Remaining weight(%)=Wd/Wo× 100%

Wd is the weight after degradation. Wo is the original weight of the scaffold.

The Apatite formation property of composite scaffolds were detected by immersing 30 mg samples in 30 ml of simulated body fluid (SBF) with an initial pH of 7.4 at 37°C, and stirred at 100 rpm. After 3 and 7 days incubation, collected the scaffolds and dried prior to detect the phase composition by X-ray diffraction analyzer (XRD, Bruker D8, Netherlands) at a scanning speed of 2°/min and 2θ from 10 to 70°.

In vitro Cellular Evaluation of Composite Scaffold

Cell Culture

Mouse bone mesenchymal stem cells (mBMSCs) were cultured in DMEM with 10% fetal bovine serum and 1% penicillin-streptomycin (P/S) and were used to investigate the cell behaviors on the porous scaffold. Human umbilical vein endothelial cells (HUVECs, purchased from ScienCell, USA) was used to analysis angiogenesis performance of cells on the scaffold. HUVECs were cultured in endothelial cell medium (ECM, ScienCell, USA) with 5% FBS, 1% penicillin-streptomycin (P/S) and 1% endothelial cell growth supplement/heparin kit (ECGS/H, Promocell). The scaffold (2 mm height and 8 mm diameter) were placed into the 48-well plates, sterilized by immersing in 75% ethanol overnight and washed with PBS for three times by 30 min interval. 4 × 104 mBMSCs were seeded onto each scaffold and 5 × 104 HUVECs were seeded onto each scaffold. All plates were placed in the 37°C humidified with 5% CO2 incubator and refreshed culture medium every 2 days until harvest.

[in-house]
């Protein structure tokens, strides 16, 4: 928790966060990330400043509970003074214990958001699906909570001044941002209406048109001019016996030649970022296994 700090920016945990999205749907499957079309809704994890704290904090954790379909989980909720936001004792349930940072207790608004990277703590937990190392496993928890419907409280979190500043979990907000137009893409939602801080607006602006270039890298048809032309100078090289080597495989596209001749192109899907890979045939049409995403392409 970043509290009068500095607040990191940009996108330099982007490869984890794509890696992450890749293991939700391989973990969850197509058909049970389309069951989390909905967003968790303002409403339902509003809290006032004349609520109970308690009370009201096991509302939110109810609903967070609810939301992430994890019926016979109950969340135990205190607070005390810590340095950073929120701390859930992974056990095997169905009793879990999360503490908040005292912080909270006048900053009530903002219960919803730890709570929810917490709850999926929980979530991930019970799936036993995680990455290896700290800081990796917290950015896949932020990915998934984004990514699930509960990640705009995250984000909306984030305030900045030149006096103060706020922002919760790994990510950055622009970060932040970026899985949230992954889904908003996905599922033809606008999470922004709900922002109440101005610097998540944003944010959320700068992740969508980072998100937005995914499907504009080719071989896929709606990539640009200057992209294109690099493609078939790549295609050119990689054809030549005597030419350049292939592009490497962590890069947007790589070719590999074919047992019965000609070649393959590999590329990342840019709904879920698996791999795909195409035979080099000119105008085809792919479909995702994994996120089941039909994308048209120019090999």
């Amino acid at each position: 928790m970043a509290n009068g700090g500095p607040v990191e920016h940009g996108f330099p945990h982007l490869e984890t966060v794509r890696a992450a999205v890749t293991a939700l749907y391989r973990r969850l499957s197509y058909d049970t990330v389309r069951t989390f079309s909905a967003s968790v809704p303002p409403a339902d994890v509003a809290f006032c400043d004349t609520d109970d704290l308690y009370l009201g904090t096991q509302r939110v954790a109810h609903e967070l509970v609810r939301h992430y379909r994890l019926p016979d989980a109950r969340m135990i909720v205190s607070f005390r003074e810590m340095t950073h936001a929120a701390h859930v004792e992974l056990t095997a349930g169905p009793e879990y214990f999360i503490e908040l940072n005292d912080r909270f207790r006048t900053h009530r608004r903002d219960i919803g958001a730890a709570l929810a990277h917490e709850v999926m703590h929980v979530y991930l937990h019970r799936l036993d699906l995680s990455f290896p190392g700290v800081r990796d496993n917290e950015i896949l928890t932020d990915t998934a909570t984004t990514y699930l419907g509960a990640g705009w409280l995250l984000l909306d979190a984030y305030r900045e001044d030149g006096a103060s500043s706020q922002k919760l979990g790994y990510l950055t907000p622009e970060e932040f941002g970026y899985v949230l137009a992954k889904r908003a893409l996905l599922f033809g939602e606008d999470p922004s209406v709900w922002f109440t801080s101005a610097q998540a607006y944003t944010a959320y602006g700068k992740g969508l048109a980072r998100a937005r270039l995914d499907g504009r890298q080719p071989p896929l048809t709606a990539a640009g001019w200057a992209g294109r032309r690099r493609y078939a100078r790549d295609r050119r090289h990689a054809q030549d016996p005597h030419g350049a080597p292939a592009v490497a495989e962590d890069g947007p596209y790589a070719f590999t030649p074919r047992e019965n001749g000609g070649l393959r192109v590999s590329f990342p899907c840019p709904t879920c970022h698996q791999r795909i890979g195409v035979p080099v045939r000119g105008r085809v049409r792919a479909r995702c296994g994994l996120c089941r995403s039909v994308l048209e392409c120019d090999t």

Cell Attachment

For cell attachment testing, the scaffolds were harvested at 3 days and washed with phosphate-buffered saline (PBS) for twice, fixed with 2.5% glutaraldehyde at 4°C for 4 h. Then the scaffolds were immersed into gradient ethanol (30, 50, 70, 80, 90, 95, and 100% v/v) for 10 min dehydration in sequence, dried in air and observed by SEM (FEI Quanta 25, USA).

Cell Viability and Proliferation